A verbal agreement can be legally binding if it creates an "oral contract" in law. If you offer to sell a computer to your friend for £130, and your friend agrees, you have created an oral contract. If your friend only pays you £65, he has breached the contract, and you can take him to court, but you will need to prove that you both agreed to a price of £130, and that you satisfied any other terms.
According to Jeffrey A. Helewitz in "Basic Contract Law for Paralegals," the following elements must be present in a valid, enforceable contract, whether oral or written:
- Consideration (something of value, such as goods or money)
- Permissible subject matter (contracts for illegal acts, for instance, are not enforceable)
- Legal age and mental ability to enter into a contract ("capacity")
- Intent to form a contract
According to the American Bar Association Family Law Guide, most states require that certain contracts be in writing, including property agreements, payment of another person's debts, and contracts for over £325.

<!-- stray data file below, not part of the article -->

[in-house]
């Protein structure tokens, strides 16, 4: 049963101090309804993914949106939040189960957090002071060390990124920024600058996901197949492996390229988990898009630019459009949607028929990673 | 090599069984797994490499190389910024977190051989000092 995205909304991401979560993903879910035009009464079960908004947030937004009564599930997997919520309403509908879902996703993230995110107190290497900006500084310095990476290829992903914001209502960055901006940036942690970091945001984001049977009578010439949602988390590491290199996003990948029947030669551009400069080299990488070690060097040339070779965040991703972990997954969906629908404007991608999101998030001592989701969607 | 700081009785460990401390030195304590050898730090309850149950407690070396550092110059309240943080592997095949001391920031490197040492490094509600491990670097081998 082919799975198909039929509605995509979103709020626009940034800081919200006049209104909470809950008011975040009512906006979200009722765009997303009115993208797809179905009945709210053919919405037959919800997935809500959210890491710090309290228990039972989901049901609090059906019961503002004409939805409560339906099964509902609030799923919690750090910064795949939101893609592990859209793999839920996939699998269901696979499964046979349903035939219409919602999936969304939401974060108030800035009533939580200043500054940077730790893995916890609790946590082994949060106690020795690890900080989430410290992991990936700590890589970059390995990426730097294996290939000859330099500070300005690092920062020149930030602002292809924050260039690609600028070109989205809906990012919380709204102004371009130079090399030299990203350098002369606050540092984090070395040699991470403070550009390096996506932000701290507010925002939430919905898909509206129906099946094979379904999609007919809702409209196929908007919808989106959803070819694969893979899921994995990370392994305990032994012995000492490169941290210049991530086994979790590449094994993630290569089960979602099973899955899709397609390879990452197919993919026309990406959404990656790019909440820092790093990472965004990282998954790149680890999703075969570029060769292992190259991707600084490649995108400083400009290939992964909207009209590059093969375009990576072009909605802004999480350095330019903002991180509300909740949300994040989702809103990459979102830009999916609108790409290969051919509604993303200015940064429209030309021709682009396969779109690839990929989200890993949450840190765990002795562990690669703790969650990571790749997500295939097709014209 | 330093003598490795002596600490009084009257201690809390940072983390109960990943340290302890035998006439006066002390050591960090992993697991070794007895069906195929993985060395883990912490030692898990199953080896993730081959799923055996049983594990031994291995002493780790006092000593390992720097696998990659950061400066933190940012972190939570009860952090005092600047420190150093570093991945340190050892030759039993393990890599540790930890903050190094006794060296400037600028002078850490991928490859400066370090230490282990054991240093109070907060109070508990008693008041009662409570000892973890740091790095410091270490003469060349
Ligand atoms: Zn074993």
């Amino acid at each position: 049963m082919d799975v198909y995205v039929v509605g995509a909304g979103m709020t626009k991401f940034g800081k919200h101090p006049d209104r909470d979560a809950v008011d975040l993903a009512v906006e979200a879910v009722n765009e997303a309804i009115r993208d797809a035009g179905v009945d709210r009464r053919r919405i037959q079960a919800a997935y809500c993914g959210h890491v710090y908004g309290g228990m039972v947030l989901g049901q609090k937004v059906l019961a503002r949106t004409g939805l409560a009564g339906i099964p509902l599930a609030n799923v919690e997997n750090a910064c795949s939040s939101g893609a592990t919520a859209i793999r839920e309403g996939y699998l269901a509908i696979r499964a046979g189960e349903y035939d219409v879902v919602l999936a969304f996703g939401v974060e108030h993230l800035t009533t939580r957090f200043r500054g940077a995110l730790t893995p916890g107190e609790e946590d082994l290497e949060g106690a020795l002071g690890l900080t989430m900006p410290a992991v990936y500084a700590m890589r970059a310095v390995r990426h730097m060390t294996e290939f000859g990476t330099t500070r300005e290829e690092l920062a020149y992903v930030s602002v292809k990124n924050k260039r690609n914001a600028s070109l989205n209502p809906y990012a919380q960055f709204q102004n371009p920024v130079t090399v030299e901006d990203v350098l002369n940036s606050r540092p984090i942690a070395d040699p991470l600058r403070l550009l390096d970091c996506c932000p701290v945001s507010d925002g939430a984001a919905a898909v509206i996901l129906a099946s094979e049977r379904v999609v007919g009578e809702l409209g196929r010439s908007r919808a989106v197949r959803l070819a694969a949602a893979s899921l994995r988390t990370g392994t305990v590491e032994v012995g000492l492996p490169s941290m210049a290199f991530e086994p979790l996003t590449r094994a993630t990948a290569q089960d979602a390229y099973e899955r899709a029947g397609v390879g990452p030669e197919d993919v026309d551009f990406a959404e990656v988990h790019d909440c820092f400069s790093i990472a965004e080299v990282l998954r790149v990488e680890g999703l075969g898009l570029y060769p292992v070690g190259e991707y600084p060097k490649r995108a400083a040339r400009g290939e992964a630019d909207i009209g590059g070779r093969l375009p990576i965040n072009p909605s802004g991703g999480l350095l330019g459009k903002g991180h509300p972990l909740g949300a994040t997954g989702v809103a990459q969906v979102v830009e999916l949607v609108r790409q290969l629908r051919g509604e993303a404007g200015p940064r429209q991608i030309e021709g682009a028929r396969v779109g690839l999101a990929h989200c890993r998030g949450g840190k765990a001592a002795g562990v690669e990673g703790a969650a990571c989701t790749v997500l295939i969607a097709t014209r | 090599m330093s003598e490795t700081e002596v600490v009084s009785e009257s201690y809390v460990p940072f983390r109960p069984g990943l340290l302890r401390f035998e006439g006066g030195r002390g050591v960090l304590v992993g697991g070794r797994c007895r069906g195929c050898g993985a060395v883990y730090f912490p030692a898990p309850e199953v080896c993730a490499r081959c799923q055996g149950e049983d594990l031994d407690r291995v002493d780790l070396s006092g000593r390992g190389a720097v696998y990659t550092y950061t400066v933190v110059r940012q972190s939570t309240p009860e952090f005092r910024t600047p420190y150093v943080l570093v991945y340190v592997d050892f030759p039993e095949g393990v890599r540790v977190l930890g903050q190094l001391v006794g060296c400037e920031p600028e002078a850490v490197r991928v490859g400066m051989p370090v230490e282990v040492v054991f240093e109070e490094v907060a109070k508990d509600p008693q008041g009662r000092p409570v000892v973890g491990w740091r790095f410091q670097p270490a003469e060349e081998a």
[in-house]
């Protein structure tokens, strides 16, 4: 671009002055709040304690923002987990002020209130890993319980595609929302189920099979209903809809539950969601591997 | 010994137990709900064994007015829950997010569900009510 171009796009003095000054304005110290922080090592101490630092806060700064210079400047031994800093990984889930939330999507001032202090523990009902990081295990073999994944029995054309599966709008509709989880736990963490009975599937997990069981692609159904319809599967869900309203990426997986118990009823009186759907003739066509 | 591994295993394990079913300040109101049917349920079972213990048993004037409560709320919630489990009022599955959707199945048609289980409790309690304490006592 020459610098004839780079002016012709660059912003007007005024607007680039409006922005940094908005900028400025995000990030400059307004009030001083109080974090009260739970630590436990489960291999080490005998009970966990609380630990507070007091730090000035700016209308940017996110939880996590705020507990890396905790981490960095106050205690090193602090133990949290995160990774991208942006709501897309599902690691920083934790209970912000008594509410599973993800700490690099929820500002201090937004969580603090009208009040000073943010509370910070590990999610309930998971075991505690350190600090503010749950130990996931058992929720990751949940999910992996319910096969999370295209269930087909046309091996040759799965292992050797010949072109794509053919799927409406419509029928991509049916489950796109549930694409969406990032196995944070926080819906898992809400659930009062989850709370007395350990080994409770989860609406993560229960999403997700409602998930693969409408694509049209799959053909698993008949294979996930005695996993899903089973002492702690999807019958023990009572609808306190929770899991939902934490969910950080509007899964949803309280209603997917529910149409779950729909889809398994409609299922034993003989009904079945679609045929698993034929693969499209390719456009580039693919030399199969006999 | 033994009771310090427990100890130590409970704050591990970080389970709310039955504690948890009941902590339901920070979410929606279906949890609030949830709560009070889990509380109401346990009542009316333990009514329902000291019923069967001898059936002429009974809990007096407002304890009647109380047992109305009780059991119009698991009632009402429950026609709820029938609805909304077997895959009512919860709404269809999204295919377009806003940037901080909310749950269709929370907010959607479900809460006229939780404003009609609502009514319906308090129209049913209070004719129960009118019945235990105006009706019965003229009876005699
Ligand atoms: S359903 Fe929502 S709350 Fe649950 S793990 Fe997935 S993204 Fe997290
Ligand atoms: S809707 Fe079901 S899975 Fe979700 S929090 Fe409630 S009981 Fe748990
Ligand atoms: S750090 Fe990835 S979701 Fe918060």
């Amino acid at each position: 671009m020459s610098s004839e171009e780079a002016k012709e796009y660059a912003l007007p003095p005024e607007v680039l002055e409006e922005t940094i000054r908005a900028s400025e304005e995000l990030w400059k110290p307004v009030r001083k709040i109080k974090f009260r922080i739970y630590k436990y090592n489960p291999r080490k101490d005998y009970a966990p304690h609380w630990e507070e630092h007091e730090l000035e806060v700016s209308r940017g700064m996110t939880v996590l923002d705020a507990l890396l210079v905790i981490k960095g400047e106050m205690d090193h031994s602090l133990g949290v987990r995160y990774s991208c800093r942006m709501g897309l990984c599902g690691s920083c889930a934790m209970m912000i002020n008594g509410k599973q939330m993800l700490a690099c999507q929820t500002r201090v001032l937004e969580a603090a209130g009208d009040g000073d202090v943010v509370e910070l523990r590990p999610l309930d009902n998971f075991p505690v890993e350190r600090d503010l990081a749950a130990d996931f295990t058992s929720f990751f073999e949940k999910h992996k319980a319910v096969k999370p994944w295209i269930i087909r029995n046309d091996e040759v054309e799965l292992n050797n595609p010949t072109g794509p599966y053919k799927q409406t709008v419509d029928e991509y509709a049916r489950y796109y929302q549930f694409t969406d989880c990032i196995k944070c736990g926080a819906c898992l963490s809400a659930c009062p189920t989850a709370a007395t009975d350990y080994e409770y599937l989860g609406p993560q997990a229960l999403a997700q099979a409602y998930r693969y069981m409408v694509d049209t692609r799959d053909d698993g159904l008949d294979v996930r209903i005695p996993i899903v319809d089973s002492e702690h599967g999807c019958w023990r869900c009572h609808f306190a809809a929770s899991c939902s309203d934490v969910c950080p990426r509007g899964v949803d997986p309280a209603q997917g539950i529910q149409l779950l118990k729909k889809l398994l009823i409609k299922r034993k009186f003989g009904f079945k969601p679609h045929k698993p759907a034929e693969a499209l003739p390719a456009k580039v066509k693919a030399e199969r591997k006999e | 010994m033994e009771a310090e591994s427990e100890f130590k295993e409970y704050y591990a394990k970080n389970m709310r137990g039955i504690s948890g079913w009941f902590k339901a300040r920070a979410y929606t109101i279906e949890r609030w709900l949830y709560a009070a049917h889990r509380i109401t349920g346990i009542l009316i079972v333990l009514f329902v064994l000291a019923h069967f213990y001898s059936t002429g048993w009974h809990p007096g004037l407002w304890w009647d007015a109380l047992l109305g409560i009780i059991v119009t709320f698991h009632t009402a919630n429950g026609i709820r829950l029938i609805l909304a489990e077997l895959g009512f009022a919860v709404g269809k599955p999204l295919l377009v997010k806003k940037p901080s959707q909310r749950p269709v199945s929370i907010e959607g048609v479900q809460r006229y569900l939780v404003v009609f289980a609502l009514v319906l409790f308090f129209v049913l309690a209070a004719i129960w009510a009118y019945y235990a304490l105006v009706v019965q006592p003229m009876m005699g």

Although oral contracts are legally binding, you may have difficulty proving that the contract actually exists. In court, you must establish that an agreement took place, and what terms were involved.
If a party does not fulfil its duties or obligations, the contract has been breached, and the other party may go to court to enforce the contract. In a typical breach of contract case, one party will argue that it met all the contract's requirements, but the other party did not, or that the item or goods at the centre of the dispute were actually a gift.
When forming a contract, include all provisions, such as time limits, terms of payment, and what happens if the contract is breached. If possible, get the agreement in writing, and have all parties sign. For complex agreements, or if you have questions about a contract, consult an attorney.